ENG482H1F L5101 TR 6-8
Early Modern Literature: Engagements with the Economic
Instructor: Peter Grav
Brief Description of Course: From the disdain of cash values in Utopia to the celebration of commerce in The Shoemaker's Holiday to the nightmare of indebtedness in Timon of Athens, it is evident that economic concerns constitute a significant thematic thread in early modern literature. This course will examine a range of money-oriented works from that period, focusing not only on the portrayal of the financial, but also on the historic economic circumstances under which these depictions of homo economicus were created.
Required Reading: Thomas More, Utopia; Edmund Spenser, The Faerie Queene Book II, Canto VII; Christopher Marlowe, The Jew of Malta; Anonymous, Arden of Faversham; Thomas Deloney, excerpts from Jack of Newbury; Thomas Dekker, The Shoemaker's Holiday; Thomas Middleton, A Chaste Maid in Cheapside; Ben Jonson, The Alchemist; Shakespeare and Middleton, Timon of Athens.Texts All of the plays listed above except for Timon are in the Norton Anthology of English Renaissance Drama. There are many editions of Utopia available from various publishers. Of course, any reputable version of each of the course texts will be acceptable; however, given this being a fourth-year course, you should be working with versions that have good editorial work and glossings.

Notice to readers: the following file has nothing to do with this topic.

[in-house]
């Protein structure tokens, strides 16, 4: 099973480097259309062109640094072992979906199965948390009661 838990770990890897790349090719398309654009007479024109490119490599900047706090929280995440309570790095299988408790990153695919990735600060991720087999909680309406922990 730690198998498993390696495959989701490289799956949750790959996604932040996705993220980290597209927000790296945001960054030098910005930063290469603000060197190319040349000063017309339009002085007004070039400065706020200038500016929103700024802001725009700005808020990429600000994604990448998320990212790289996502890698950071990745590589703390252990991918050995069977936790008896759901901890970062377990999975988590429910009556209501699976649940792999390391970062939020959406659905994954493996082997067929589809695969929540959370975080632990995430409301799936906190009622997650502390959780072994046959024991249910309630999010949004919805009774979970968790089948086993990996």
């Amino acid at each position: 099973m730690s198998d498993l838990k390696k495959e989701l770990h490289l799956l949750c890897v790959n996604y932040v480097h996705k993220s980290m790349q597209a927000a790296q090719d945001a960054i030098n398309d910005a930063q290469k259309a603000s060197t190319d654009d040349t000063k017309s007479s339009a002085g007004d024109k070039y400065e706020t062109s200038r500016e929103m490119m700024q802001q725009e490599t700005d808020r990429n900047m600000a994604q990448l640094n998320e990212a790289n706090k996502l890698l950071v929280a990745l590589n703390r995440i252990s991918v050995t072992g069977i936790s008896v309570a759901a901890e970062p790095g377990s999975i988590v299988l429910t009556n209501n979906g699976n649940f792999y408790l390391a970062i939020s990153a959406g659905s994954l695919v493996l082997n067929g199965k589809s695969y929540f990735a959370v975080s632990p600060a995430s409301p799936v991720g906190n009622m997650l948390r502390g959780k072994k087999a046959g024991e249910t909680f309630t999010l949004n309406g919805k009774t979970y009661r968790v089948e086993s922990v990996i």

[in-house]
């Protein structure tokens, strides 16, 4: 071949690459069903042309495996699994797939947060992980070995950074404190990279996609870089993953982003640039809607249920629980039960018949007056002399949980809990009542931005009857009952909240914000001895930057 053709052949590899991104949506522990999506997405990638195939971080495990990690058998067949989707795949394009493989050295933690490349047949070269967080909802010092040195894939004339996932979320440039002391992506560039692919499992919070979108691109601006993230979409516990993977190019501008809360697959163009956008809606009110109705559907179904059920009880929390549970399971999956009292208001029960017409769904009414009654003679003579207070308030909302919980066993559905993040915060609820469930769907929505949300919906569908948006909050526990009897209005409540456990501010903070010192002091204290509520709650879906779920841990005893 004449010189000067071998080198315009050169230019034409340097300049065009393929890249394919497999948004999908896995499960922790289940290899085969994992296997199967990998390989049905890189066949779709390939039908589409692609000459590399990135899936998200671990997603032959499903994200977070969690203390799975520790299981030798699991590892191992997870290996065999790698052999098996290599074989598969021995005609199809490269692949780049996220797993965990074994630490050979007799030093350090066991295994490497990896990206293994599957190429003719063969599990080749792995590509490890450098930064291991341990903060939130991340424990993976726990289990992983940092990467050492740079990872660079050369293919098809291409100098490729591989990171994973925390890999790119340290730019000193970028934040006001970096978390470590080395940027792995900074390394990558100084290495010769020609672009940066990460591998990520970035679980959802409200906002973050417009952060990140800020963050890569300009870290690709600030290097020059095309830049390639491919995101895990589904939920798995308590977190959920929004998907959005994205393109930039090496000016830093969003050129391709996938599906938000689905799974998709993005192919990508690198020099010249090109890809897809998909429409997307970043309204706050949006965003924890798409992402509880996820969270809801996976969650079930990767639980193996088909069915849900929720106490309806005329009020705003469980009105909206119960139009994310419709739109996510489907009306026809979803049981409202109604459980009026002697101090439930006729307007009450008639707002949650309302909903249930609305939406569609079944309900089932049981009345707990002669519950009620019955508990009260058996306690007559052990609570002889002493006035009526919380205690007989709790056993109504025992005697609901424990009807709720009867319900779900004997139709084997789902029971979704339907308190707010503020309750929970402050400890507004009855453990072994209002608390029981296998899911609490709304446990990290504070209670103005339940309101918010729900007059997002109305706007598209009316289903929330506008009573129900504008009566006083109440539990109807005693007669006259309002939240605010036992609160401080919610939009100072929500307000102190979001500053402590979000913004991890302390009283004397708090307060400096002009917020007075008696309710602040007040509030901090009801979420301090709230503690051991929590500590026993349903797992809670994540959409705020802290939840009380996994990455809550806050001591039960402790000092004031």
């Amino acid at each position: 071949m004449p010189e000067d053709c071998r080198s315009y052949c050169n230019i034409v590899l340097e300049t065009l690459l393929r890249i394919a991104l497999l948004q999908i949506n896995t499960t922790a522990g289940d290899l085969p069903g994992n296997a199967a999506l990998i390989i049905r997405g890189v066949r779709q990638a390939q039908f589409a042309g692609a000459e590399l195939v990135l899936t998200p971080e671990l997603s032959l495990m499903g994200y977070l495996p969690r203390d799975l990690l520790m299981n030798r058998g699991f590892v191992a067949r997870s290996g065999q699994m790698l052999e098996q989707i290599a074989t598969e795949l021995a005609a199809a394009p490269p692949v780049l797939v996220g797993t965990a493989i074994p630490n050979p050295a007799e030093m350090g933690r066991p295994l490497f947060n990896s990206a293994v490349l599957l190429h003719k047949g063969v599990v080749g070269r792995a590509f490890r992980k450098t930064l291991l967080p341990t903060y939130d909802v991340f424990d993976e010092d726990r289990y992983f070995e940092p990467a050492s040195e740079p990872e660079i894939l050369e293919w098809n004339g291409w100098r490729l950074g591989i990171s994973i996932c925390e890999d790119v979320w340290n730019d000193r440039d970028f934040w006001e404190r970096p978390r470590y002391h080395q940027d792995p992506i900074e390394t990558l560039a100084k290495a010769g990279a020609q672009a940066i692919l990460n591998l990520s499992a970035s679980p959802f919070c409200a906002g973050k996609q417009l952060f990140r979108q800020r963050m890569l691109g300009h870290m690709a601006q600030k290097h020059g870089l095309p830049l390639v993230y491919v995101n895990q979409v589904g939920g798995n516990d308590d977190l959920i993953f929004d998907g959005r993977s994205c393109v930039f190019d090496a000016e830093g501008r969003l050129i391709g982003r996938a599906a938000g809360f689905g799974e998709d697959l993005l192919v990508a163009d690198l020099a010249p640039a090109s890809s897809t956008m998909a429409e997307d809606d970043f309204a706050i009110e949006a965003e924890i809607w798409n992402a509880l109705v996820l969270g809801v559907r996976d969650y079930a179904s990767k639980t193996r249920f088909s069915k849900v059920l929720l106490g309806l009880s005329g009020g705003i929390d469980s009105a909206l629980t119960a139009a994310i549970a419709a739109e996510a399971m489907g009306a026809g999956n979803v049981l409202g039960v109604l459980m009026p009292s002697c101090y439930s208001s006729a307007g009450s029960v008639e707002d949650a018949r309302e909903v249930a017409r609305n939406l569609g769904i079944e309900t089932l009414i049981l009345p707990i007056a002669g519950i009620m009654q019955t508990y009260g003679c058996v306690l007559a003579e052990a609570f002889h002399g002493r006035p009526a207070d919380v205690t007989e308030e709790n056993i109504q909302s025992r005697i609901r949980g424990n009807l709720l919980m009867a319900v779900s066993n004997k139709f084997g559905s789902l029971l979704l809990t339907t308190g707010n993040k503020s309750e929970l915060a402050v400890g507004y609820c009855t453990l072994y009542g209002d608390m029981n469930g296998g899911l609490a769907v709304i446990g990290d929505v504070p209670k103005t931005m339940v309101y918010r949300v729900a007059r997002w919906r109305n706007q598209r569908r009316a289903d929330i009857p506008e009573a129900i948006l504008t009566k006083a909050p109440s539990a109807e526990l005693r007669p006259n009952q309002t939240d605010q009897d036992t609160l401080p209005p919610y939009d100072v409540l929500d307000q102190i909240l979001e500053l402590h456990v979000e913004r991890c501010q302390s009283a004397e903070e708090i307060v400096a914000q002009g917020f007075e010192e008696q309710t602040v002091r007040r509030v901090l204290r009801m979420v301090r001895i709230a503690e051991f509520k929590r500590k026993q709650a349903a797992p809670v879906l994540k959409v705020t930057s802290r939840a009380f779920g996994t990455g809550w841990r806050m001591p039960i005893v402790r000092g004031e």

First Three Authors/Texts: Thomas More, Utopia; Edmund Spenser, The Faerie Queene Book II, Canto VII; Christopher Marlowe, The Jew of Malta.
Method of Instruction: Lecture / Classroom discussion
Method of Evaluation: Seminar presentation (25%), term paper proposal/outline/meeting (10%), term paper (45%), participation (20%)